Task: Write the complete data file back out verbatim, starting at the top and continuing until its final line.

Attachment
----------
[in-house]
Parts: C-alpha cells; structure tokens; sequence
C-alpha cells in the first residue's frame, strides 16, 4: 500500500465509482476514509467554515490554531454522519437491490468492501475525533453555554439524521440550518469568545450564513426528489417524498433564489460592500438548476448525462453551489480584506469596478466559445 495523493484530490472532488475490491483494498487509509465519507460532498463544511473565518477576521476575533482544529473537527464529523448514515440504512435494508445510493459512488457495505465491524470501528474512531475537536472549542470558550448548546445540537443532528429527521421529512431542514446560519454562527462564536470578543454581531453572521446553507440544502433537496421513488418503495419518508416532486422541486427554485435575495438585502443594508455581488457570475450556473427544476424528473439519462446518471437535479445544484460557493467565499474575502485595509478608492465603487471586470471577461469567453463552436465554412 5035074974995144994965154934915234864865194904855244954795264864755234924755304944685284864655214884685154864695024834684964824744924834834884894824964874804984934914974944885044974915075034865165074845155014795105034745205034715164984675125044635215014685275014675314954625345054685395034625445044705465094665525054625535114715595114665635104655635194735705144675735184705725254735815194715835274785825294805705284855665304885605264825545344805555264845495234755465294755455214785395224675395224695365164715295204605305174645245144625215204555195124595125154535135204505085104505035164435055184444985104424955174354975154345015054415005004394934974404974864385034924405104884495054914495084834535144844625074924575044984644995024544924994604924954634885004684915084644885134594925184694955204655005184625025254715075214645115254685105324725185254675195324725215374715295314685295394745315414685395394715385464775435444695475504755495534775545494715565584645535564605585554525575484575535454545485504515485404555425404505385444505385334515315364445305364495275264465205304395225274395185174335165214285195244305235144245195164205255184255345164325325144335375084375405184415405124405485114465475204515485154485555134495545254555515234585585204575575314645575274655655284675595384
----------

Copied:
[in-house]
Parts: C-alpha cells; structure tokens; sequence
C-alpha cells in the first residue's frame, strides 16, 4: 500500500465509482476514509467554515490554531454522519437491490468492501475525533453555554439524521440550518469568545450564513426528489417524498433564489460592500438548476448525462453551489480584506469596478466559445 495523493484530490472532488475490491483494498487509509465519507460532498463544511473565518477576521476575533482544529473537527464529523448514515440504512435494508445510493459512488457495505465491524470501528474512531475537536472549542470558550448548546445540537443532528429527521421529512431542514446560519454562527462564536470578543454581531453572521446553507440544502433537496421513488418503495419518508416532486422541486427554485435575495438585502443594508455581488457570475450556473427544476424528473439519462446518471437535479445544484460557493467565499474575502485595509478608492465603487471586470471577461469567453463552436465554412 5035074974995144994965154934915234864865194904855244954795264864755234924755304944685284864655214884685154864695024834684964824744924834834884894824964874804984934914974944885044974915075034865165074845155014795105034745205034715164984675125044635215014685275014675314954625345054685395034625445044705465094665525054625535114715595114665635104655635194735705144675735184705725254735815194715835274785825294805705284855665304885605264825545344805555264845495234755465294755455214785395224675395224695365164715295204605305174645245144625215204555195124595125154535135204505085104505035164435055184444985104424955174354975154345015054415005004394934974404974864385034924405104884495054914495084834535144844625074924575044984644995024544924994604924954634885004684915084644885134594925184694955204655005184625025254715075214645115254685105324725185254675195324725215374715295314685295394745315414685395394715385464775435444695475504755495534775545494715565584645535564605585554525575484575535454545485504515485404555425404505385444505385334515315364445305364495275264465205304395225274395185174335165214285195244305235144245195164205255184255345164325325144335375084375405184415405124405485114465475204515485154485555134495545254555515234585585204575575314645575274655655284675595384